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How The Fight Over The Census Citizenship Question Could Rage On

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Demonstrators rally outside the U.S. Supreme Court in Washington, D.C., in April to protest the Trump administration's plan to add a citizenship question to forms for the 2020 census.
Mandel Ngan, AFP/Getty Images

Demonstrators rally outside the U.S. Supreme Court in Washington, D.C., in April to protest the Trump administration's plan to add a citizenship question to forms for the 2020 census.

Hours after the Supreme Court ruled to keep a citizenship question off 2020 census forms for now, President Trump threatened to delay next year's national head count.

Asked by a reporter for how long he would delay the census until a citizenship question is allowed, Trump did not give an answer.

It was yet another twist in a more than year-long battle over the still-blocked census question, "Is this person a citizen of the United States?"

This fight has spanned multiple fronts — from lawsuits in New York, Maryland, California, and Washington, D.C., to an ongoing congressional investigation. The results will have long-term consequences on how political representation and federal funding are shared in the U.S. over the next decade.

With days before the printing of paper census forms is scheduled to begin, here are the key questions looming over the count:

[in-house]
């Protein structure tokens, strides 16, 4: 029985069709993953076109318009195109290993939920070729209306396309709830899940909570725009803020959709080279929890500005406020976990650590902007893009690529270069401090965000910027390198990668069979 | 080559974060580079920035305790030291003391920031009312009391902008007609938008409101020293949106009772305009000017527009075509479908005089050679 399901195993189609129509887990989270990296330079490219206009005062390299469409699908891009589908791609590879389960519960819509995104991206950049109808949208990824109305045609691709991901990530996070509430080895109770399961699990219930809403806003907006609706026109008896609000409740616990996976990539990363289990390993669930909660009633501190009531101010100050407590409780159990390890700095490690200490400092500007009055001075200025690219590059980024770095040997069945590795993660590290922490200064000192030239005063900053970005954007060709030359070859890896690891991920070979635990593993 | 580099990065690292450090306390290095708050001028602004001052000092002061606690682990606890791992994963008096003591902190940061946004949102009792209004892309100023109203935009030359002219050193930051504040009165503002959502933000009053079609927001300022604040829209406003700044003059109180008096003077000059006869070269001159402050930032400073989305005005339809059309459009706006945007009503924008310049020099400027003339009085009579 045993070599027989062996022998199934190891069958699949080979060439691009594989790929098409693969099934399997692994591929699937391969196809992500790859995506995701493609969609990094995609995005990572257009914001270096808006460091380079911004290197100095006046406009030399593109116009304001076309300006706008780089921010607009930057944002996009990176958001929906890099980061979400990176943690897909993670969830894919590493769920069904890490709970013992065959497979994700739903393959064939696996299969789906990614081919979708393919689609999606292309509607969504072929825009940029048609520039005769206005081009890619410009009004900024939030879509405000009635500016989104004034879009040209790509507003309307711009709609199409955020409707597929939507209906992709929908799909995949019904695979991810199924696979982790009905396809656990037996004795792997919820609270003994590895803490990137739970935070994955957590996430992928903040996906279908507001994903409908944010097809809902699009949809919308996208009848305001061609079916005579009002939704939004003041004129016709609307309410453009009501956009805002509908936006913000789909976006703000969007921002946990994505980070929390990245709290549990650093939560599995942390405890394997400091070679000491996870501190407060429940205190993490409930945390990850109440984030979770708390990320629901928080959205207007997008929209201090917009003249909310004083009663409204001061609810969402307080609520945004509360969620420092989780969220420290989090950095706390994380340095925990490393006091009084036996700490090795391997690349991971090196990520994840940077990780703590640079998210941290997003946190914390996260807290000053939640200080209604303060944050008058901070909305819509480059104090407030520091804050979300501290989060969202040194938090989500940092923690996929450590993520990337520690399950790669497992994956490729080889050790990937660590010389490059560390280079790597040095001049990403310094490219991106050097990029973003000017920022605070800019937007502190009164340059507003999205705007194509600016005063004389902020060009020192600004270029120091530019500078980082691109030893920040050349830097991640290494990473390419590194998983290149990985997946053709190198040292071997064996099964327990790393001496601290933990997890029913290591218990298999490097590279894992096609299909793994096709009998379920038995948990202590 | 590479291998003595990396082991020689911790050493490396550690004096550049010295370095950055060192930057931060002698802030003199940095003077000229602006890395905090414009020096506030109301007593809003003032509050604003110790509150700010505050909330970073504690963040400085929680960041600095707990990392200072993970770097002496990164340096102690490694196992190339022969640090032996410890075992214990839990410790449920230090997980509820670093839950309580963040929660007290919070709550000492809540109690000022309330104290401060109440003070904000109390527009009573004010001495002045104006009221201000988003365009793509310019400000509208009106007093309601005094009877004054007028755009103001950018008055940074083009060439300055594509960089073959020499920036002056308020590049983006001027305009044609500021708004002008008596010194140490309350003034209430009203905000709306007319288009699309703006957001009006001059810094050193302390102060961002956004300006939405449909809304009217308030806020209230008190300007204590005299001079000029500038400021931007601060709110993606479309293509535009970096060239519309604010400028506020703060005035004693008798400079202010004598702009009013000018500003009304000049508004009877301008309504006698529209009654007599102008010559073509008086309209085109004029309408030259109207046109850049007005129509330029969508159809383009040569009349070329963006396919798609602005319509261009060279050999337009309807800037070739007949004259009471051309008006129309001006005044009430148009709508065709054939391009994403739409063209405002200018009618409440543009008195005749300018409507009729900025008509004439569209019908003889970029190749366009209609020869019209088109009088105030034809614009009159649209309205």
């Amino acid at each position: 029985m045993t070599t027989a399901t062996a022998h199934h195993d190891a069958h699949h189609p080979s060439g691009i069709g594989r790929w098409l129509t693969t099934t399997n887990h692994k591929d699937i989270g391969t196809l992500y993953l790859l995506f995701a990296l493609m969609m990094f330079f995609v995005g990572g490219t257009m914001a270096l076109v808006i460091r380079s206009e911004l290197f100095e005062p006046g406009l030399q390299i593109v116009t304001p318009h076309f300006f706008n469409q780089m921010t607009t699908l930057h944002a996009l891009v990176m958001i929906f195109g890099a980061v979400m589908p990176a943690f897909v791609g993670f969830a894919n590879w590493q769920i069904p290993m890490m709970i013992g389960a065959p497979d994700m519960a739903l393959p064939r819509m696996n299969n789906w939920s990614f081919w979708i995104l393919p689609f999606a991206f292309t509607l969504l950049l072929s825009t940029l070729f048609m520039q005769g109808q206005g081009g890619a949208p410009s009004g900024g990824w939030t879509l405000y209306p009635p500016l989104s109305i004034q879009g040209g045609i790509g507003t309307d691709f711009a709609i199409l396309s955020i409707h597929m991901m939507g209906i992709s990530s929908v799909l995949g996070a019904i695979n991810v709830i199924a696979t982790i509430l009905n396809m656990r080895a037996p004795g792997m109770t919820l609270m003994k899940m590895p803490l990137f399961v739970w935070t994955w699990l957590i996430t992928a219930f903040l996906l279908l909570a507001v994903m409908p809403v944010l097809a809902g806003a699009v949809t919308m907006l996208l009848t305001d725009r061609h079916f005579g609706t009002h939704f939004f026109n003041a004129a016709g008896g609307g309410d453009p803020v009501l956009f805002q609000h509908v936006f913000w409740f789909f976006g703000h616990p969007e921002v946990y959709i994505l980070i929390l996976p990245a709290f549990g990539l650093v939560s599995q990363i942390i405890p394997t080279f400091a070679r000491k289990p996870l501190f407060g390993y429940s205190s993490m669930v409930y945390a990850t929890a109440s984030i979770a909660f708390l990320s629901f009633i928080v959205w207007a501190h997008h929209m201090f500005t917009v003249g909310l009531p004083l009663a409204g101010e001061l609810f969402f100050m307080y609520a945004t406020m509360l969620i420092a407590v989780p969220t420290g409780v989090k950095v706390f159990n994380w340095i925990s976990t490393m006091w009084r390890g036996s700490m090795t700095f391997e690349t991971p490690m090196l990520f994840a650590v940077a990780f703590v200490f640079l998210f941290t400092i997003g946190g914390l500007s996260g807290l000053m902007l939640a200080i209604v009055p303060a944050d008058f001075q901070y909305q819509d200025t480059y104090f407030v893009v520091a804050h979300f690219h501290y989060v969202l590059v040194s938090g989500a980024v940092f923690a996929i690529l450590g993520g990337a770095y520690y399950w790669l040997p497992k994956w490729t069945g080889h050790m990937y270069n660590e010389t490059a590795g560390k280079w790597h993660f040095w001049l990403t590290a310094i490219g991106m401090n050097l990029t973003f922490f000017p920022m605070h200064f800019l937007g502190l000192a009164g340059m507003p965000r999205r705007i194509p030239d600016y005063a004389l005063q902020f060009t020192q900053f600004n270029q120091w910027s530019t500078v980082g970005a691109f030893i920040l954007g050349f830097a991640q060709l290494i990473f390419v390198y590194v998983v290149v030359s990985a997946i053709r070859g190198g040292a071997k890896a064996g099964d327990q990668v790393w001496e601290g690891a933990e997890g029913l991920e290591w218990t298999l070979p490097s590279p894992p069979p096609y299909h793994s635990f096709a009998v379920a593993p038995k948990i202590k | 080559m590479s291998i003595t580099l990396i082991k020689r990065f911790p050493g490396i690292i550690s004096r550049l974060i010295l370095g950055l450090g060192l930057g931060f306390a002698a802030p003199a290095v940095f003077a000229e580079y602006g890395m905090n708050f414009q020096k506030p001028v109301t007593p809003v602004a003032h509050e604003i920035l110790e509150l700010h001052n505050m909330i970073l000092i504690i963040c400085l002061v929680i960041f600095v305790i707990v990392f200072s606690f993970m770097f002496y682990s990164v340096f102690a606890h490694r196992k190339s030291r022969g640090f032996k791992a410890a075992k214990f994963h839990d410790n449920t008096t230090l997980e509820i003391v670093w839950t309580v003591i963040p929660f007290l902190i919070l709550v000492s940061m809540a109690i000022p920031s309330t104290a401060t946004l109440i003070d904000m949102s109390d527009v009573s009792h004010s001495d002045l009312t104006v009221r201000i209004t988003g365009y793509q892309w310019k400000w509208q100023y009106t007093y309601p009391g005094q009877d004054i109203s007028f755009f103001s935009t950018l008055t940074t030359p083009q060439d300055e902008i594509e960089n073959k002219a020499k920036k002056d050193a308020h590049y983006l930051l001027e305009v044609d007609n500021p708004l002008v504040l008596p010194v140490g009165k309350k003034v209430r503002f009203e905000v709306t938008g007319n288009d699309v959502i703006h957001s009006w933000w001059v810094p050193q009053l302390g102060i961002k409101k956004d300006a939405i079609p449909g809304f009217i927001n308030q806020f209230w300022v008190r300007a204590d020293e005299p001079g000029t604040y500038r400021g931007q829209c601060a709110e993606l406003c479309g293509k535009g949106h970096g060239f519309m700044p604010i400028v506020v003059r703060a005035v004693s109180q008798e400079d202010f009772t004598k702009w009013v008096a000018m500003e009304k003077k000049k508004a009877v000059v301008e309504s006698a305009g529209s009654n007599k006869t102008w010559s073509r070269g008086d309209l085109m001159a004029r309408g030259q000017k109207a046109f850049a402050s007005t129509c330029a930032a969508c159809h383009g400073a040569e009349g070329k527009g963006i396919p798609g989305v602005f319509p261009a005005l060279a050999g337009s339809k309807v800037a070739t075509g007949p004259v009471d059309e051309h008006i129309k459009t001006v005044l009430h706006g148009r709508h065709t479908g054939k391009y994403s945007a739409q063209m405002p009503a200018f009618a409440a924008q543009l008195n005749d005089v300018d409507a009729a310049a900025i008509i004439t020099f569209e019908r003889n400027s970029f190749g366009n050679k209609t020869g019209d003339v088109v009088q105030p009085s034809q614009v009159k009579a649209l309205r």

Will paper questionnaires for the 2020 census get printed on time?

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The Census Bureau has said the printing of 1.5 billion paper forms, letters and other mailings is scheduled to start by July 1. But while testifying for the citizenship question lawsuits last year, Census Bureau officials said that "with exceptional effort and additional resources," the deadline for finalizing forms could be pushed back to Oct. 31.

As recently as Tuesday, however, the Trump administration has reiterated in court filings the urgency to finalize by the end of June whether or not census forms will include a citizenship question.

It's unclear if the administration's position has changed since the Supreme Court released its ruling. During a teleconference Thursday for the Maryland-based lawsuits, Justice Department attorneys could not confirm the administration won't try again to get a citizenship question onto the census, plaintiffs' attorney Denise Hulett of the Mexican American Legal Defense and Educational Fund tells NPR.

U.S. District Judge George Hazel has given the administration until July 1 to share its plans before he decides if recently reopened lawsuits over discrimination and conspiracy claims against the question should continue.

The uncertainty over the census forms is putting pressure on the printing contractor, R.R. Donnelley & Sons. The Chicago-based company also produced forms for the 2010 count.

Donnelley has been waiting for weeks to receive files for one of two versions of the census form – one with a citizenship question, the other without.

A spokesperson for Donnelley has not responded to NPR's inquiries since the Supreme Court ruling. But last week, the company's president and CEO, Dan Knotts, said in a written statement that the company is "committed to delivering on the schedule" provided by the bureau.

But printing consultant Leo Raymond of Mailers Hub warns that any delays could make getting the job done even more difficult.